"One in 10 is not enough! Recruit! Recruit! Recruit!"
It was my favorite chant as a young queer activist, and its echo stays with me today. It was funny, sure, and poked fun at the fear of a million cowering conservatives. The chant was based on sexologist Alfred Kinsey's famous claim that 10 percent of men in the U.S. are gay, and that number was widely adopted as an estimate for how many lesbian, gay, bisexual, transgender and queer individuals live in the U.S. -- even though the LGBTQ community didn't have thorough research to back it up. But it was my favorite because it made me look around every day and wonder: Who were the other three LGBTQ students in my class? Who were the other four LGBTQ riders on my subway train? Who were the other five LGBTQ people in my extended family? The number gave me hope and told me that I wasn't alone.
At the same time, that chant gave me power. If we, the LGBTQ community, were a countable percentage of the population, we could all stand with one voice and demand respect, an end to anti-LGBTQ violence, and equality.
It never really occurred to me to question the number itself. Where did it come from? To be quite honest, I didn't care. I didn't think it mattered. Someone had counted, so we knew that we counted.
Twenty years later I realize that the counting really does matter. Data collection (as we math and law nerds call it) gets us money, power, health, housing, jobs, schools, food, and rights.
Is it really that important? Yes. Here's why:
It gives us political traction.
If you're not a voting bloc, you can't sway politicians. Like it or not, politicians make the decisions that rule our lives. They decide who has protection from discrimination, who can become a citizen, how much we pay in taxes, what we're taught in school, who can get married. The existence of the LGBTQ vote is dependent on our ability to prove that we are a large-enough group of people that we can sway elections. In other words, we only count if we are counted.
Perhaps more importantly, being counted gives us consumer power. As powerful as politicians are, corporations dwarf them in both number and reach. Exactly 737 corporations control 80 percent of the world's economy. In 2010 the Supreme Court decided that corporations are permitted to spend as much as they want to get candidates elected. A recent report by the Center for Public Integrity showed that corporations contributed at least $173 million to political nonprofits in 2012. Although there is an ethical minority of politicians who are indifferent to the whims of their funders, there are many who feel beholden to their corporate sponsors.
Our population numbers make us attractive to the corporate decision makers who hold the purse strings to our cultural and political lives. As they become aware of the purchasing power of millions of LGBTQ people, we become a demographic they market to and design products for and, most importantly, a population they can't afford to ignore or disrespect as they throw their weight around in the political arena. Money makes power, and as we are counted, we amass power through our ability to affect the decisions of major corporations.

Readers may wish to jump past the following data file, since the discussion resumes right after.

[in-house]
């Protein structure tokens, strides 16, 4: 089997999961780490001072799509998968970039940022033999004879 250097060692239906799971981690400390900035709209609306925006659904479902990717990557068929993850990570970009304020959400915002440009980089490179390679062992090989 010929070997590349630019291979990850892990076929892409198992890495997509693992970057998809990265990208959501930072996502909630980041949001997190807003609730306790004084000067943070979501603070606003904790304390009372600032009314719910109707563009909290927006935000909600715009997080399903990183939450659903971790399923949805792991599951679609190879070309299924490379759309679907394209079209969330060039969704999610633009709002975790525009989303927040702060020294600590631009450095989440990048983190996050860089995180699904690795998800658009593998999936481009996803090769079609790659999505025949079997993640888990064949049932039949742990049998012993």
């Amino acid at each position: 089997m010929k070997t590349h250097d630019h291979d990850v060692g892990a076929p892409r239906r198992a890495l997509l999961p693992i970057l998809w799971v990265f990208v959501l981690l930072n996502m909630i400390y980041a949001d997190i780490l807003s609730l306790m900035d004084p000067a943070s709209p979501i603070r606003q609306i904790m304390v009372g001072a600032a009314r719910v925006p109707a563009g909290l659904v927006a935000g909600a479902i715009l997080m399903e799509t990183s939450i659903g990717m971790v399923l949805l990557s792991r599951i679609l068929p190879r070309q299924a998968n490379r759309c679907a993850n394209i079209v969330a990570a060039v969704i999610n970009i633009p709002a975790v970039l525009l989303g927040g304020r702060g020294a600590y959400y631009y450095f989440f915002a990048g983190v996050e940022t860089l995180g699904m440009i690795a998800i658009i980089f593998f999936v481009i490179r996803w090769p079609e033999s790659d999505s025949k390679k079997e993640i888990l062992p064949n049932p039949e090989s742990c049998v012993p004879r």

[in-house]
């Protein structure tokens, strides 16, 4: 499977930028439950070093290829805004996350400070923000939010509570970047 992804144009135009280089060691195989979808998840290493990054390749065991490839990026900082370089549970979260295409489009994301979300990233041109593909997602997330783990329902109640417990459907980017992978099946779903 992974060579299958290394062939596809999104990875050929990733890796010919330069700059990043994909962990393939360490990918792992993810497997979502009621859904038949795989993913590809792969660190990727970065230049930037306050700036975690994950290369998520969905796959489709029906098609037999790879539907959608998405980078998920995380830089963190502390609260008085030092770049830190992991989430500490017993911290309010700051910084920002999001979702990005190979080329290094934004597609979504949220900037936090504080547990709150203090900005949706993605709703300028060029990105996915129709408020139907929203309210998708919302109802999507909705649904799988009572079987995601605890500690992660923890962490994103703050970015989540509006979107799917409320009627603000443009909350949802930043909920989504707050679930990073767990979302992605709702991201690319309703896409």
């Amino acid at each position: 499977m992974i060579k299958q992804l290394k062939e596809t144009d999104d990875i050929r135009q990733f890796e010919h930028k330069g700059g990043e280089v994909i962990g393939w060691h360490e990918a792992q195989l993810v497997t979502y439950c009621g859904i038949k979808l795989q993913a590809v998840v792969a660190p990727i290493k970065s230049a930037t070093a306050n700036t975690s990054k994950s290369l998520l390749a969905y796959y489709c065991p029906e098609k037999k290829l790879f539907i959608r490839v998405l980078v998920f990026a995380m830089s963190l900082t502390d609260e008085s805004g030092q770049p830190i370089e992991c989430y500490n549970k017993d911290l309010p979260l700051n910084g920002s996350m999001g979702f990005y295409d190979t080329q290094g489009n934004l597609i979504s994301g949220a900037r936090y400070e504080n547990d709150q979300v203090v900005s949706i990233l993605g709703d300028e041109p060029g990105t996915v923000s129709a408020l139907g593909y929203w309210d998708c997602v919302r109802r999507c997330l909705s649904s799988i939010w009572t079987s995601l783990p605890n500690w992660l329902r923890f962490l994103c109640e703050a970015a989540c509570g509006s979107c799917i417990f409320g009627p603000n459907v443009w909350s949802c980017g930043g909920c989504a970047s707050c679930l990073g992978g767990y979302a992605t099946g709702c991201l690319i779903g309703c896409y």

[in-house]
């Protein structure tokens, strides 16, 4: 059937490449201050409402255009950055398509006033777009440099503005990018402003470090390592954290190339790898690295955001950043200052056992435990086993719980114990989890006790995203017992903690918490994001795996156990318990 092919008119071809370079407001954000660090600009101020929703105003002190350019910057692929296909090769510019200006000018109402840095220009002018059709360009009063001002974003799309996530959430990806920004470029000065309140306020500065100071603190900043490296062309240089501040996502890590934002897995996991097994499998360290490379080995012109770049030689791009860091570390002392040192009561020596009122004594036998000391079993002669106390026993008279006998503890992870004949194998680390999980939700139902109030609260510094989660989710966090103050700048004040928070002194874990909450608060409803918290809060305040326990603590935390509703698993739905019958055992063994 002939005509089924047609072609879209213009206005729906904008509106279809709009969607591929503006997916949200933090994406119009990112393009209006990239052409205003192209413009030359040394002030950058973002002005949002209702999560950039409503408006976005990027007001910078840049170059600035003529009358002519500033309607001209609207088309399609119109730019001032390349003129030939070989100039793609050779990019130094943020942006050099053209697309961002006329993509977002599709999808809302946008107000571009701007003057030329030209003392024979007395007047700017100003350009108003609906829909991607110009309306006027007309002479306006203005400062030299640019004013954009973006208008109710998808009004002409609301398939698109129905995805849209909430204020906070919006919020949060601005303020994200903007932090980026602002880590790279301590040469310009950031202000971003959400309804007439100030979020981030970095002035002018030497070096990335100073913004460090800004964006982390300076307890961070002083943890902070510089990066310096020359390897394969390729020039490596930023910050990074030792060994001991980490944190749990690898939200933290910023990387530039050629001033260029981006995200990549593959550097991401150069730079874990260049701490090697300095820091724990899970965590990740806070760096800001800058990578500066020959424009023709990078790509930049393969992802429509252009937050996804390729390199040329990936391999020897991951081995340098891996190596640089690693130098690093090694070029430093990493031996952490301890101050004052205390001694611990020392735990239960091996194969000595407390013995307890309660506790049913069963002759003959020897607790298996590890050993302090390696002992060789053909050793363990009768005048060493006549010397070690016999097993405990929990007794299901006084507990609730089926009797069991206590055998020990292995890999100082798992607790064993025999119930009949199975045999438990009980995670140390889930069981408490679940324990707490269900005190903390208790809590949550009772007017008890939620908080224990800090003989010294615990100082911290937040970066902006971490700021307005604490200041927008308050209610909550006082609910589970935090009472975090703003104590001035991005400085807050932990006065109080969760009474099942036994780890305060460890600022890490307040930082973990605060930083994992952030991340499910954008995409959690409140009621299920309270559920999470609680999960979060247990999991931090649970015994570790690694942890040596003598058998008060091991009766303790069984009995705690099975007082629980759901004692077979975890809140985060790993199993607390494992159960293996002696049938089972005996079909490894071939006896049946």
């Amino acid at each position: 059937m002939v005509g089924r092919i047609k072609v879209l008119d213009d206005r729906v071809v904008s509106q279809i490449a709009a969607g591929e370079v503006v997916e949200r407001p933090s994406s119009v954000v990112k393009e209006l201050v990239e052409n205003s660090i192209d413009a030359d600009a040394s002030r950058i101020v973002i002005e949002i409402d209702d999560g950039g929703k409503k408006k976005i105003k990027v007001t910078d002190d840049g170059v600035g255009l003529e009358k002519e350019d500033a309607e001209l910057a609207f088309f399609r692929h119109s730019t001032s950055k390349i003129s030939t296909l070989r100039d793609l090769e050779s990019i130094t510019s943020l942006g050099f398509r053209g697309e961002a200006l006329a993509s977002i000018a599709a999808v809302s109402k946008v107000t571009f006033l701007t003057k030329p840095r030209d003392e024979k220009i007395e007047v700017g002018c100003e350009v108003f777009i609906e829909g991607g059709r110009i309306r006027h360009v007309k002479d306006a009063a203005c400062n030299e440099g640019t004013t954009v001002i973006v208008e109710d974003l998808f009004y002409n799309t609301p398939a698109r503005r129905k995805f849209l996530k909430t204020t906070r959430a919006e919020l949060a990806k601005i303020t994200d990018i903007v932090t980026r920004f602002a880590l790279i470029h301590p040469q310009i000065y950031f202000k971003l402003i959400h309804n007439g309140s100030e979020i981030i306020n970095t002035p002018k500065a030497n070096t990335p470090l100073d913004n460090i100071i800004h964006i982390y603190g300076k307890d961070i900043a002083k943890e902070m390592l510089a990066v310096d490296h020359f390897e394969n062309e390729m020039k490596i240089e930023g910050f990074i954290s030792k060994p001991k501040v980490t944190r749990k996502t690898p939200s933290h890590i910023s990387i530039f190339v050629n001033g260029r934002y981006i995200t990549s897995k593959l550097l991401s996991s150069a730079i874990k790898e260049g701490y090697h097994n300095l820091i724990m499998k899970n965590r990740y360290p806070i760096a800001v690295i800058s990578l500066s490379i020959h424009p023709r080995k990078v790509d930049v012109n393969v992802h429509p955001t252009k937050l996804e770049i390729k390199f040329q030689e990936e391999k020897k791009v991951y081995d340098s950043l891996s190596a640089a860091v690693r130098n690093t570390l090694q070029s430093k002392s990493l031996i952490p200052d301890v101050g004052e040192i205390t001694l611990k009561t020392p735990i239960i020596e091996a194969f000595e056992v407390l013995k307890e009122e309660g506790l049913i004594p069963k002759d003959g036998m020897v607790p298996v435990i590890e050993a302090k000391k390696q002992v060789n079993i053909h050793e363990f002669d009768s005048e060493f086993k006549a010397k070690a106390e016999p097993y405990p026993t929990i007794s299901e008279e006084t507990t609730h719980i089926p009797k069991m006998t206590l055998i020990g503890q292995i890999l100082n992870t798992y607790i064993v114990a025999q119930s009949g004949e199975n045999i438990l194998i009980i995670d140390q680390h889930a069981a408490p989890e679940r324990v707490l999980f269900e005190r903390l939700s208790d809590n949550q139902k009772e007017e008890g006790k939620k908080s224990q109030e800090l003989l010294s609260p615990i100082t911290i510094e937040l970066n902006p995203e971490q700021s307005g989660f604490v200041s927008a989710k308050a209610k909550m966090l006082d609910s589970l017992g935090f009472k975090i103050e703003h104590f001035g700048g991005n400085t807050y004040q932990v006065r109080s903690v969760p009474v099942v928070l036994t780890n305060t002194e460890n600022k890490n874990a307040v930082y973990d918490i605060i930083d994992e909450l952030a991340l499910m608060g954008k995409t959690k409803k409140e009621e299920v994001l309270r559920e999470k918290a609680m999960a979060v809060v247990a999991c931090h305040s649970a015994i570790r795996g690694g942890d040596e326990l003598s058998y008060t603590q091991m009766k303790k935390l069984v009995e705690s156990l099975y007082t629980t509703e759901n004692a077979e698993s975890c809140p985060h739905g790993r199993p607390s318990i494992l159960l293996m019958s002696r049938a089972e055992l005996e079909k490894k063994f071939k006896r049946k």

All of that is real, but there's a more important reason for us to be counted:
It tells us how to fix things.
LGBTQ people experience disparities in almost every quantifiable way: We're more likely to live in poverty, more likely to be homeless, more likely to struggle with addiction, more likely to experience health conditions like diabetes and lung cancer, more likely to be unemployed, more likely to go to jail, more likely to experience sexual assault, more likely to experience violence, more likely to contract HIV. I could go on. At the risk of sounding depressing, statistically we're screwed.
That's where data collection comes in. Without an accurate picture of the disparities we face, we can't figure out how to address them. Think about jobs: We know that lesbian, gay and bisexual adults are unemployed at a rate 40-percent higher than the overall unemployment rate, and transgender adults are twice as likely to unemployed as the overall average. But if we don't have data on how many of us graduate from high school, college, or trade schools, or how many of us have been fired because of our actual or perceived gender identity, we can't know how to reduce that disparity.
The same applies to every other medical, scientific, and sociological disparity faced by our community. If we don't know how many of us are facing a particular issue, we can't know how to address it.
Both political power and ability to effectively address our needs are critically important. Still, for me, the need for data collection comes back to the same thing as it did when I was a 15-year-old activist:
It gives us hope.
We count. That's why I joined the Census Bureau's National Advisory Committee on Racial, Ethnic, and Other Populations. I want our government to accurately count us because it gives us power, tells us how to make life better for our community, and gives us hope. We need to know that we're one of many. In the committee, I will press the Census Bureau to help us prove that, by adding questions to the census and other surveys about sexual orientation and gender identity. I hope you help me and support the LGBTQ community by standing up when it's your turn to be counted. That way we can show that not only are we not alone but we are a large, diverse and politically significant community that has a key part to play in the future of our country.